The invention also embraces hair setting preparations of the type described which at the same time include directly acting dyestuffs in order to obtain a setting and dyeing of the hair at the same time. These preparations are usually sold as color fixation agents or tinting agents. Among these color fixatives which may be used individually or as mixtures the following classes are mentioned here by way of illustration: aromatic nitro dyes (for instance 1,4-diamino-2-nitrobenzene), azo dyes (for instance C.I. Acid Brown 4), anthraquinone dyes (for instance C.I. Disperse Violet 4) and triphenylmethane dyes (for instance C.I. Basic Violet 1). The dyes of these groups according to their substituents may have acid, nonionic or basic character. Their total concentration in the preparation normally is between about 0.05 and 2.0% by weight.
The preparations of the invention may of course also include additional cosmetic additives such as perfuming oils, bactericides and fungicides, combing-improving substances etc.
The preparations may be applied also by means of a spray dispenser or other spray devices or in mixture with a conventional propelling gas from a pressure container.
During the application the setting lotions of the invention and the results obtained thereby can further be improved by giving the hair an alkaline aftertreatment. Such alkaline aftertreatment surprisingly does not reduce the desirable coating or filming properties discussed before but even increases adhesion of the coating to the hair so that even after washing of the hair with a customary shampooing the permanence of the style set after the washing operation is guaranteed and the use of a special hair setting agent which otherwise is customary following the shampooing is not necessary.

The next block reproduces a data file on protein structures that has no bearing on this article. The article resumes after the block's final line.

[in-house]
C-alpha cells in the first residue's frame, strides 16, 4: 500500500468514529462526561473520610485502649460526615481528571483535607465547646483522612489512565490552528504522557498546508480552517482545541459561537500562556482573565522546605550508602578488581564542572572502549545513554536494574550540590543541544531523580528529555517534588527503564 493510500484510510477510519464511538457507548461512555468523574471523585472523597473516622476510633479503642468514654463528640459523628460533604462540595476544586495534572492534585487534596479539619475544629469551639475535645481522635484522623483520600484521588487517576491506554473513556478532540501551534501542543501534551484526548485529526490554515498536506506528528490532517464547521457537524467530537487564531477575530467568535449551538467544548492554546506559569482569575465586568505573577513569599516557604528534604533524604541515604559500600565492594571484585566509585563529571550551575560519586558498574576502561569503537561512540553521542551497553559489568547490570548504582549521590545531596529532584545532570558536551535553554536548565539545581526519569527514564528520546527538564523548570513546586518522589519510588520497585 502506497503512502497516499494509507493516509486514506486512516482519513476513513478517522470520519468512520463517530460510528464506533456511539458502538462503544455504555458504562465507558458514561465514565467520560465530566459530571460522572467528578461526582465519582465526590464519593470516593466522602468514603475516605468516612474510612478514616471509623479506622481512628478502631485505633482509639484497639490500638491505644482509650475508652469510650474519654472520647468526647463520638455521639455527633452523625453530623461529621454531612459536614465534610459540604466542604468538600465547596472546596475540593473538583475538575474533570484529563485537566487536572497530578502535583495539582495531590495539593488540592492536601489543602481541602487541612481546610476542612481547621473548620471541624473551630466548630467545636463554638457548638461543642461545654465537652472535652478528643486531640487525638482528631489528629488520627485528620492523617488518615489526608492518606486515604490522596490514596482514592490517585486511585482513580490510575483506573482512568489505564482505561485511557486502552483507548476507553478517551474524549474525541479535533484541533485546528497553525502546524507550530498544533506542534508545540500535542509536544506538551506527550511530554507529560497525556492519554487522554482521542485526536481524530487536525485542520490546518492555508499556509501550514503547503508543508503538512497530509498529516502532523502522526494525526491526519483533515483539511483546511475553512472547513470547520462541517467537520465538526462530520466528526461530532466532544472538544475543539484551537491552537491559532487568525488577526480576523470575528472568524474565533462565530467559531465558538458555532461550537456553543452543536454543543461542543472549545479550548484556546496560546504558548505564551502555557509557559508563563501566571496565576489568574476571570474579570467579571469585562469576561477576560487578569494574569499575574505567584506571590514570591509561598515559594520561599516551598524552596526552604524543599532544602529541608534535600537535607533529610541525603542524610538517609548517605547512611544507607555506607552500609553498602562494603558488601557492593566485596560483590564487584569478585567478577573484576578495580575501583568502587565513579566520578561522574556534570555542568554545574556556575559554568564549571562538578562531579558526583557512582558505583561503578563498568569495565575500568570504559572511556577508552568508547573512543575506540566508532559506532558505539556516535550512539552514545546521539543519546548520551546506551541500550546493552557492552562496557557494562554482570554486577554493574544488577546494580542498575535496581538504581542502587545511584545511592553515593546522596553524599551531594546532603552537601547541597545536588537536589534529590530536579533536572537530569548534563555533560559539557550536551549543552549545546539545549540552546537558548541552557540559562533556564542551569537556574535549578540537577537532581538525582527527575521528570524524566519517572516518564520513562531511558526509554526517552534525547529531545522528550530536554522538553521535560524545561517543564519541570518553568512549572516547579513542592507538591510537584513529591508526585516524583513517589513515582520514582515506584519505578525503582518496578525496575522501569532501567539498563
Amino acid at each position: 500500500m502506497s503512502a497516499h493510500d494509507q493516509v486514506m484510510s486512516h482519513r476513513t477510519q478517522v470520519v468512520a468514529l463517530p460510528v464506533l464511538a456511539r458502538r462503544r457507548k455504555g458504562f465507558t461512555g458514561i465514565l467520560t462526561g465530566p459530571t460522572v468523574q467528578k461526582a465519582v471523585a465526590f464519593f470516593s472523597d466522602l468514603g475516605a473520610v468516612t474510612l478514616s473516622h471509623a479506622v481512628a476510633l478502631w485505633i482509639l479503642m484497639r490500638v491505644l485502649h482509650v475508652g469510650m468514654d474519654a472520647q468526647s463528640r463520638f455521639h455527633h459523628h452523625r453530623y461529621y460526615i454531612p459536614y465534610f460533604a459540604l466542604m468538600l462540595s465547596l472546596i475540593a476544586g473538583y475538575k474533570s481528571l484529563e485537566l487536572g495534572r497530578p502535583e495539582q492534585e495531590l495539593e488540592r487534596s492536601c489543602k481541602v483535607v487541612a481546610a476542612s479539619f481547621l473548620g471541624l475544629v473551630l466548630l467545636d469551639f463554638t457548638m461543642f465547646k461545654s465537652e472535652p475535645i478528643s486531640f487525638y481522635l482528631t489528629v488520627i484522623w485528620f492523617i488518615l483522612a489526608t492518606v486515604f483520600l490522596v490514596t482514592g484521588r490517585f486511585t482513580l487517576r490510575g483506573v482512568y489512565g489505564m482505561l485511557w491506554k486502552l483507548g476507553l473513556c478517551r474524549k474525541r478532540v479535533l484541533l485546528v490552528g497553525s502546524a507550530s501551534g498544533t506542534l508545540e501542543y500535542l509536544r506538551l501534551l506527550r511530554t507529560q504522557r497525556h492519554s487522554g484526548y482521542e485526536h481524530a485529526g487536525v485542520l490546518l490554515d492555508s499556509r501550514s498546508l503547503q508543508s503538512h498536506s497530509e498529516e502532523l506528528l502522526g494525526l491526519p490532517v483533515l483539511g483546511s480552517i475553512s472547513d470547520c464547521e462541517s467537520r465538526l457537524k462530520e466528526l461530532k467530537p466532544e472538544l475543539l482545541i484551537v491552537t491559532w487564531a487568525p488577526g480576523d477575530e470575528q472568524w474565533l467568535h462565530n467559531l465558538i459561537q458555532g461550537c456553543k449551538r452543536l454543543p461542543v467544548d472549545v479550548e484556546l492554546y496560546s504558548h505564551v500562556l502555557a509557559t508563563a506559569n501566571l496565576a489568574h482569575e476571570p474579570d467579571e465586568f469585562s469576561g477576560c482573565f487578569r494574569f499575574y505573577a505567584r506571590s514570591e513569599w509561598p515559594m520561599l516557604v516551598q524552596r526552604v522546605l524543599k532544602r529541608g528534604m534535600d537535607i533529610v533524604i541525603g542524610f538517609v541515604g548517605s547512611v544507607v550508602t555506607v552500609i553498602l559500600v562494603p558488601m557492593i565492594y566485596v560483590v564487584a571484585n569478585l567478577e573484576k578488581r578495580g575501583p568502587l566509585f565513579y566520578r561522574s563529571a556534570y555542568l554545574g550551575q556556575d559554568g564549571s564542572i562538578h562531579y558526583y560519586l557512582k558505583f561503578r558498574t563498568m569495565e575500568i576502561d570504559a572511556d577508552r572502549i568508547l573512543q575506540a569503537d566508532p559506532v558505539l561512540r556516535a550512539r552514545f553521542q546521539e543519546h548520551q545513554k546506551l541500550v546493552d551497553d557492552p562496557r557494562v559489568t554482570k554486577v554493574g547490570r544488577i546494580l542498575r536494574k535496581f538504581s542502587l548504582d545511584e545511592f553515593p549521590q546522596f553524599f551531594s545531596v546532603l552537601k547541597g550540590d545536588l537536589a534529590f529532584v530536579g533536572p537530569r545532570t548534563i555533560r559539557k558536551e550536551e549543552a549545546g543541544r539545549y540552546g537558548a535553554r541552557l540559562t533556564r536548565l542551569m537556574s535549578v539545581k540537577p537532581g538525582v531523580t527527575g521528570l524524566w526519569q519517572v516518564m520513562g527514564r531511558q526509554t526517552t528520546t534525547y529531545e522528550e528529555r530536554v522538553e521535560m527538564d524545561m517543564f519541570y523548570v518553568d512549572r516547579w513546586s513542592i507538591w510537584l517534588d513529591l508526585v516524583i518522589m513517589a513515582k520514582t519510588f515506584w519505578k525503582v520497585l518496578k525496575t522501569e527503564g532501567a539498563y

The alkaline treatment can be effected with an aqueous or aqueous-alcoholic solution containing such as for instance ammonia, organic amines like monoethanoamine, diethanolamine, triethanolamine or other alkaline reacting compounds, for instance basic reacting salts such as trisodium phosphate or sodium carbonate. The alkali contents should preferably be about between 0.3 and 2.0% by weight.
The carrier material for the alkaline instead of a solution may also be in form of an emulsion or a gel.
The following examples further illustrate the invention:
______________________________________1.0 g chitosan (having 90% free amino groups)3.36g acetic acid (10%)0.1 g sorbic acid95.54g water,completely desalted100.00g______________________________________
20 ml of this solution are spread on the washed, towel-dry hair and the hair is then set and dried as customary.
______________________________________0.6 g chitosan (having 90% free amino groups)1.56g formic acid (10%)25.0 g isopropanol72.84g water, completely desalted100.00g______________________________________